So if Charlotte reaches #1 in 2019 or 2020, there’s almost no chance that the name will hold on until 2033 – despite the numbers that tell us that names have done so in the past.
Number One Names: What About Ava?
We’ve already talked about Sophia, Isabella, Emily, Emma, and Charlotte. That leaves five current Top Ten names that have been number one names.
Do any of them have a chance?
- Olivia – If the model is correct, Olivia has probably missed her chance. The range for this name go from Top Ten to #1 was between 2004 and 2010.
- Ava – The same is true of Ava. Ava should have reached #1 no later than 2014 – this year. Still, that’s not quite as far behind as Olivia, so maybe there’s still a chance in 2015.
- Abigail – Abigail also should have made it by 2010. I have a tough time imagining Abigail a #1 name in the US in 2015.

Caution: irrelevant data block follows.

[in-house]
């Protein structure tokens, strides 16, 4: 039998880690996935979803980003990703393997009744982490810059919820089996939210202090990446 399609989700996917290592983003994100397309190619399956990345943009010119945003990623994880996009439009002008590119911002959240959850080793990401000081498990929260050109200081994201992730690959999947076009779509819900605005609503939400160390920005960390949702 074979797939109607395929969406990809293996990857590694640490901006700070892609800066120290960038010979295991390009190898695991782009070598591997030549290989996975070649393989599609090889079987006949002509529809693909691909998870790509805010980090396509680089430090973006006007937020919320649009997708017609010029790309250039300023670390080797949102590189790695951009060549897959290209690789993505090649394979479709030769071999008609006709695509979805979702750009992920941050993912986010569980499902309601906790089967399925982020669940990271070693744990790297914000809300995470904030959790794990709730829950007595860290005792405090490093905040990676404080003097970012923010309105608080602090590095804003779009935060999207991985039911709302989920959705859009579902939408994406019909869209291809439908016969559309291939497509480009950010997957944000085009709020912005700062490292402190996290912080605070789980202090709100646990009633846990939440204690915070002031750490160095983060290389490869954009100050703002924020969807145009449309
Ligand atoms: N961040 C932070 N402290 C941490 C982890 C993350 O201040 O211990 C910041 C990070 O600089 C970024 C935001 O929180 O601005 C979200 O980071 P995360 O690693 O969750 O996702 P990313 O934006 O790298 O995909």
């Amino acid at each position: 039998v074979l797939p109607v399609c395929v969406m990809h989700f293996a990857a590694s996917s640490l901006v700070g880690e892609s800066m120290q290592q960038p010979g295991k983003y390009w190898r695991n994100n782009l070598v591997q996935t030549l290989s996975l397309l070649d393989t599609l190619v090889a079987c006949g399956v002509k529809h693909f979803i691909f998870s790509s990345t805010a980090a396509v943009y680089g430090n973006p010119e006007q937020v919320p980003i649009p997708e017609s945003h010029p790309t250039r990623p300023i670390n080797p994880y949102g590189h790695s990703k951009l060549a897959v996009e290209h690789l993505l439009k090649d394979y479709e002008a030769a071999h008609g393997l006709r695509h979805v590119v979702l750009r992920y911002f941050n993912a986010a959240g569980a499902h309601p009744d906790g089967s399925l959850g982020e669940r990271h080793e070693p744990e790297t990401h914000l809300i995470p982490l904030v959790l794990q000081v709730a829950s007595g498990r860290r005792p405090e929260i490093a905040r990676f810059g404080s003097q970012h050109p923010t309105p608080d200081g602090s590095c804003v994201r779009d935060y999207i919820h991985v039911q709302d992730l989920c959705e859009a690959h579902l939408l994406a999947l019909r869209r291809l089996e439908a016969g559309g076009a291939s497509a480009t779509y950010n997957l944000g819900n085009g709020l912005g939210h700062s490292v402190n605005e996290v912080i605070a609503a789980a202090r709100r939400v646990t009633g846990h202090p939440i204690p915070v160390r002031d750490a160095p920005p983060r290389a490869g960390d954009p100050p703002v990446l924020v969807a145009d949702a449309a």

- Madison – Madison feels like a name that has peaked and is declining, and the numbers reflect that. According to the model, Madison’s window to join the number one names club was between 2000 and 2006. While Madison was a very popular choice, surname names for girls don’t have the broadest possible appeal. We’re not likely to see one become #1 any time soon.
- Mia – I’ve saved Mia for last. Why? Turns out Mia’s window is 2014 to 2020 – plenty of time to peak. It’s also true that Mia has a lot in common with other #1 names. It has broad appeal as a Spanish-English crossover, feels traditional(ish), and has a very current sound. I’ll be keeping a close eye on Mia going forward.
It’s much tougher to think about what might happen with the fast-rising Top 100 names of the moment. A few that are interesting: